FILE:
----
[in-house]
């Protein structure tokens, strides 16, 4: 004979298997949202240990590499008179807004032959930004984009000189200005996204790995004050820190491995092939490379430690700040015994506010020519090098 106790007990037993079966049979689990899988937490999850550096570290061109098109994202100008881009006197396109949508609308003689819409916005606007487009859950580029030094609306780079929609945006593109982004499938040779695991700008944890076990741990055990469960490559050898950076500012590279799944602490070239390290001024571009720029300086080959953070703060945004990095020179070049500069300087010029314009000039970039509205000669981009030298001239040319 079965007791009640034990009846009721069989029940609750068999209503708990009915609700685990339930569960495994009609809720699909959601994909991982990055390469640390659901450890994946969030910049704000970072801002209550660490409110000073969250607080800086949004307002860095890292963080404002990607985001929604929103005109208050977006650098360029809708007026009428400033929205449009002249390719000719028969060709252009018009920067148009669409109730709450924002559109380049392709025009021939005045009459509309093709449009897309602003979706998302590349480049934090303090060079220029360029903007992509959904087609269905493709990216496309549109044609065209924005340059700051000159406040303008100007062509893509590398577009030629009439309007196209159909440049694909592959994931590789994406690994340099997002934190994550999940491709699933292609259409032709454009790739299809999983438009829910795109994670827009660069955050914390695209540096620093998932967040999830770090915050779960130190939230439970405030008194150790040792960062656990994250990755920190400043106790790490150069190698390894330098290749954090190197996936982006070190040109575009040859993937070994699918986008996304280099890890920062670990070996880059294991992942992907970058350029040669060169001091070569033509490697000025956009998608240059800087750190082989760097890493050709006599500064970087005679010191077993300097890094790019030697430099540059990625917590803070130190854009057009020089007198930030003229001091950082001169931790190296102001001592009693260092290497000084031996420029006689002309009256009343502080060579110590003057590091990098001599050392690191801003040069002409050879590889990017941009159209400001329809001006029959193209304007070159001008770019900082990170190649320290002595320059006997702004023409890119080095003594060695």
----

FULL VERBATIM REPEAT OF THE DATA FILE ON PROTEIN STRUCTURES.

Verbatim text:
[in-house]
């Protein structure tokens, strides 16, 4: 004979298997949202240990590499008179807004032959930004984009000189200005996204790995004050820190491995092939490379430690700040015994506010020519090098 106790007990037993079966049979689990899988937490999850550096570290061109098109994202100008881009006197396109949508609308003689819409916005606007487009859950580029030094609306780079929609945006593109982004499938040779695991700008944890076990741990055990469960490559050898950076500012590279799944602490070239390290001024571009720029300086080959953070703060945004990095020179070049500069300087010029314009000039970039509205000669981009030298001239040319 079965007791009640034990009846009721069989029940609750068999209503708990009915609700685990339930569960495994009609809720699909959601994909991982990055390469640390659901450890994946969030910049704000970072801002209550660490409110000073969250607080800086949004307002860095890292963080404002990607985001929604929103005109208050977006650098360029809708007026009428400033929205449009002249390719000719028969060709252009018009920067148009669409109730709450924002559109380049392709025009021939005045009459509309093709449009897309602003979706998302590349480049934090303090060079220029360029903007992509959904087609269905493709990216496309549109044609065209924005340059700051000159406040303008100007062509893509590398577009030629009439309007196209159909440049694909592959994931590789994406690994340099997002934190994550999940491709699933292609259409032709454009790739299809999983438009829910795109994670827009660069955050914390695209540096620093998932967040999830770090915050779960130190939230439970405030008194150790040792960062656990994250990755920190400043106790790490150069190698390894330098290749954090190197996936982006070190040109575009040859993937070994699918986008996304280099890890920062670990070996880059294991992942992907970058350029040669060169001091070569033509490697000025956009998608240059800087750190082989760097890493050709006599500064970087005679010191077993300097890094790019030697430099540059990625917590803070130190854009057009020089007198930030003229001091950082001169931790190296102001001592009693260092290497000084031996420029006689002309009256009343502080060579110590003057590091990098001599050392690191801003040069002409050879590889990017941009159209400001329809001006029959193209304007070159001008770019900082990170190649320290002595320059006997702004023409890119080095003594060695």